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Shallow Marsh Annual

This tool lists various Habitat Fact Sheets developed by the Region 5 Regional Response Team. To suggest additions to this tool, please contact Ann Whelan. Click here for Inland Response Tactics Manual.

I. Habitat Description

The shallow marsh annuals habitat includes portions of lakes, ponds, backwaters, mudflats, or shorelines that are seasonally flooded and more than 10% vegetated with annual (non-persistent) emergent vegetation. Common vegetation types include wild millet (Echinochloa), smartweed/pinkweed (Polygonum), spike-rush (Eleocharis), nutsedge/red-root flatsedge (Cyperus), and beggarticks (Bidens). This habitat may have incursions of submersed, nonrooted-floating aquatics, or persistent emergent vegetation. It is typically found in areas which are seasonally flooded and have soils that are saturated or inundated by water up to 0.2 meters deep. During normal water conditions, there is little flow, though there can be wind-generated currents and stronger flows at inlets and outlets. During flood conditions, these habitats can be connected to rivers or streams, with strong currents and possibly large amounts of debris.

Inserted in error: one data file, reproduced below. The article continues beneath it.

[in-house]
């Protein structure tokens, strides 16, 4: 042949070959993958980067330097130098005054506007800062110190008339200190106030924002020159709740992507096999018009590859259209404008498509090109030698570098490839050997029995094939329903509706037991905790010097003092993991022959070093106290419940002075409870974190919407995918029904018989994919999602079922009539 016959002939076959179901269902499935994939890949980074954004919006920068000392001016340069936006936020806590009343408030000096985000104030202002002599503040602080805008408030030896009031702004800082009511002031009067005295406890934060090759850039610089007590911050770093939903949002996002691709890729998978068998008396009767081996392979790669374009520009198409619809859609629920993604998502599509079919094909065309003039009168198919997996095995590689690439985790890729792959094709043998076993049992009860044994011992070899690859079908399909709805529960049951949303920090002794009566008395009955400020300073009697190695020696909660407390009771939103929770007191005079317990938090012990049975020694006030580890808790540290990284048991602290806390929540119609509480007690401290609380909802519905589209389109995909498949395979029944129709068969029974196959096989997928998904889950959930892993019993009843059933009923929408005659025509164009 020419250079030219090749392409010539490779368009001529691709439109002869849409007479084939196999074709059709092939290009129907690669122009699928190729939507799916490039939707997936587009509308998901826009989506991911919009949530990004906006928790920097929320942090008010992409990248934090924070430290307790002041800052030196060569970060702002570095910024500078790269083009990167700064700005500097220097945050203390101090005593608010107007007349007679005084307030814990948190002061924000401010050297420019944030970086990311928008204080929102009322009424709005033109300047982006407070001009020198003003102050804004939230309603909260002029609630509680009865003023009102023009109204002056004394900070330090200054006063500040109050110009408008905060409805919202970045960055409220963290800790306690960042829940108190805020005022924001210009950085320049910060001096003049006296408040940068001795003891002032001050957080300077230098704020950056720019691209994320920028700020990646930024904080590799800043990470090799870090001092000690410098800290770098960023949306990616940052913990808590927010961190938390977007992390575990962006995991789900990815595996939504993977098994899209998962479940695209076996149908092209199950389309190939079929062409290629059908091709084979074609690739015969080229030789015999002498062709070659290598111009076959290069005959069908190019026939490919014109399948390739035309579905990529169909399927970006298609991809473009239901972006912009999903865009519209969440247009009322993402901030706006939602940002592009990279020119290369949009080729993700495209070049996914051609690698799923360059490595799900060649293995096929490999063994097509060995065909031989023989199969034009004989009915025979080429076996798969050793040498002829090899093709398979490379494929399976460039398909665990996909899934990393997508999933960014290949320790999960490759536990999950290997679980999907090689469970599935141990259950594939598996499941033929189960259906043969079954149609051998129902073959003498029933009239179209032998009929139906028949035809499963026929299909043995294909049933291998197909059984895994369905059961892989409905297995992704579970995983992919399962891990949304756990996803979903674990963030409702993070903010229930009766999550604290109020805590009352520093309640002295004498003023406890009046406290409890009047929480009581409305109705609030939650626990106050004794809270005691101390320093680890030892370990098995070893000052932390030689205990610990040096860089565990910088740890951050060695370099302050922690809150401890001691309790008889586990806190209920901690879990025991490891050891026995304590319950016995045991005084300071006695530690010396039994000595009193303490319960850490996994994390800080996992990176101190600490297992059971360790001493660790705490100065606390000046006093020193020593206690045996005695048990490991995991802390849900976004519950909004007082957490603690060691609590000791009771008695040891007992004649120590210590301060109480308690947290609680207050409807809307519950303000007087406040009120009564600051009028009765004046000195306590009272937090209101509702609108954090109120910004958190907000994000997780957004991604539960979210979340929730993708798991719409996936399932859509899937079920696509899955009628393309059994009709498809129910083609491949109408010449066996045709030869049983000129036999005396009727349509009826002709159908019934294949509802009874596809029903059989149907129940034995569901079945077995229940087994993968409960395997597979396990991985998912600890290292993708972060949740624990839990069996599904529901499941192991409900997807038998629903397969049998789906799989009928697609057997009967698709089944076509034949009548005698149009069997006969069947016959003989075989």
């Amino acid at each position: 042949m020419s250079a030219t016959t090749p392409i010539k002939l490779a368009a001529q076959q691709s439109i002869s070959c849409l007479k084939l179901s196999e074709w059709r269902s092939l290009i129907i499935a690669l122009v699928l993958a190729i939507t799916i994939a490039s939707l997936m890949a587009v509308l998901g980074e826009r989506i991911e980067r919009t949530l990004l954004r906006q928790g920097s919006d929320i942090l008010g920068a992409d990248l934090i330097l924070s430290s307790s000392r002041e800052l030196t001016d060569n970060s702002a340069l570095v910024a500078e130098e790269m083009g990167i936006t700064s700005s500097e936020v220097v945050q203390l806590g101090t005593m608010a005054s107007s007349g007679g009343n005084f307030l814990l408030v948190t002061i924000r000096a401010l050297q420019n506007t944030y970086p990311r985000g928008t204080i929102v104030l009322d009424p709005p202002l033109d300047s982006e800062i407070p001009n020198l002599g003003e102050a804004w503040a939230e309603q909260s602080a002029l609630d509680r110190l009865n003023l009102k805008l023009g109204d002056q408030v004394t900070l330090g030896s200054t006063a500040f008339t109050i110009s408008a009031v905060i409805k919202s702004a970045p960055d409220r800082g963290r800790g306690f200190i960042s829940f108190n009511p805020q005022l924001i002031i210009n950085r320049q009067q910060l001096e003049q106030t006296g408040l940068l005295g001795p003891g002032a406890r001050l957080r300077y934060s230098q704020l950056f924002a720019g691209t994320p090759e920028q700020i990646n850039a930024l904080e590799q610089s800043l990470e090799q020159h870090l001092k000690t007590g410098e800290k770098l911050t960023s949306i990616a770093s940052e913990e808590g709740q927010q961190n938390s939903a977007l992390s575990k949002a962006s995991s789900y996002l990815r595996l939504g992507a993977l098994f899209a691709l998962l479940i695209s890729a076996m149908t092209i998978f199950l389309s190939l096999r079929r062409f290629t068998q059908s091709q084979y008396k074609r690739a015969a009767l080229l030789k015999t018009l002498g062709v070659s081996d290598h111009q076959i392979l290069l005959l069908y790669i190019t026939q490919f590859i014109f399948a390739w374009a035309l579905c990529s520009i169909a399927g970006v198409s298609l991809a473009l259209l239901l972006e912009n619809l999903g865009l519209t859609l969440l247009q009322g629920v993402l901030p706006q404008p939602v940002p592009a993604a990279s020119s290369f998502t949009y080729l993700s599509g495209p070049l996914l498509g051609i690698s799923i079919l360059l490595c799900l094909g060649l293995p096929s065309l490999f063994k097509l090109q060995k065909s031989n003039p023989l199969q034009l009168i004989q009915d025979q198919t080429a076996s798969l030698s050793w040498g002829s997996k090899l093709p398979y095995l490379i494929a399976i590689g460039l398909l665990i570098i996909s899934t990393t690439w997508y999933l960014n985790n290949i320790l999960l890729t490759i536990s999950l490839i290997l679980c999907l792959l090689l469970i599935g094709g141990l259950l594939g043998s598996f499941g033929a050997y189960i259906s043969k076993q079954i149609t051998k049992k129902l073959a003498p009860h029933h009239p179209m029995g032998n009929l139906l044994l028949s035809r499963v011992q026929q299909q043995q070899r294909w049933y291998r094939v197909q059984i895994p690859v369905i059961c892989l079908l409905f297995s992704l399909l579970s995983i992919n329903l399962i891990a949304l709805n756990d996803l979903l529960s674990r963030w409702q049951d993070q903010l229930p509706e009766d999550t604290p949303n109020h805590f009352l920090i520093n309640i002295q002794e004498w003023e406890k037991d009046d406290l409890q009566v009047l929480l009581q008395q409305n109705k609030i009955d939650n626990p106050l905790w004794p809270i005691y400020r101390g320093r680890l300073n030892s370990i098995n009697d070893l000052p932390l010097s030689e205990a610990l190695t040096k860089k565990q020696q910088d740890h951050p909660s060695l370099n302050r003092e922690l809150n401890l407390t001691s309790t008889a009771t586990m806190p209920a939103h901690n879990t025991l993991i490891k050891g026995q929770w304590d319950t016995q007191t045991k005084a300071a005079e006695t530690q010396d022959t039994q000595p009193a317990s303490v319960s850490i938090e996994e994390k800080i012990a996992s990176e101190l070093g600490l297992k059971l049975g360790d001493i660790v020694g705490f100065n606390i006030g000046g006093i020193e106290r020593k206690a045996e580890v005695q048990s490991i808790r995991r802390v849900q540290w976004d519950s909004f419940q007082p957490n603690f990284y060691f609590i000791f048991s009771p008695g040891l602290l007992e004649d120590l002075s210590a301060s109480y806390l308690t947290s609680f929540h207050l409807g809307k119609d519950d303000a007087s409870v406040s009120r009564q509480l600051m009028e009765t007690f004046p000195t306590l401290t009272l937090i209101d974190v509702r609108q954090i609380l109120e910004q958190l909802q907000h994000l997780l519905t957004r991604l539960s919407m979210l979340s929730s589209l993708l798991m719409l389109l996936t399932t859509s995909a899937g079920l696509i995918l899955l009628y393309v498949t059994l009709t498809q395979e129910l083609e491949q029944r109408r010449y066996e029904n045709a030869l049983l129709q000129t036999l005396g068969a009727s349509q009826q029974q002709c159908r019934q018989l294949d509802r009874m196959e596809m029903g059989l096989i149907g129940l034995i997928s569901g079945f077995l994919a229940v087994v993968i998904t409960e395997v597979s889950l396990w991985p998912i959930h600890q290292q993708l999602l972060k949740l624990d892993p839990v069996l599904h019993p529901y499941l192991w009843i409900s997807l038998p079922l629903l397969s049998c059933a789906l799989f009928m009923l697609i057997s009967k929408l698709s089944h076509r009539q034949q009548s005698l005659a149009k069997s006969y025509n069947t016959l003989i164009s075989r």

II. Sensitivity to Oil Spills

The shallow marsh annuals habitat is highly sensitive to oil spills. This biologically diverse habitat is critical to many plants and animals. Many animal species, especially waterfowl, rely on annual plants as a food source. Significant loss of this habitat would greatly affect the populations of these animals and consequently, the local ecology. Light refined oils with high amounts of water-soluble fractions can cause acute mortality to animals and plants in these shallow habitats. Heavier oils tend to coat vegetation and animals, though the vegetation may survive if oil coats only the stem. Plant mortality is heightened during the growing season.

III. Sensitivity to Response Methods

The following text describes potential adverse impacts to this habitat resulting from various oil spill response methods and provides recommendations to reduce impact when these methods are implemented.  This is not intended to preclude the use of any particular methods, but rather to aid responders in balancing the need to remove oil with the possible adverse effects of removal.  More detail about the response methods themselves can be found in the Inland Response Tactics Manual.

Additional Information



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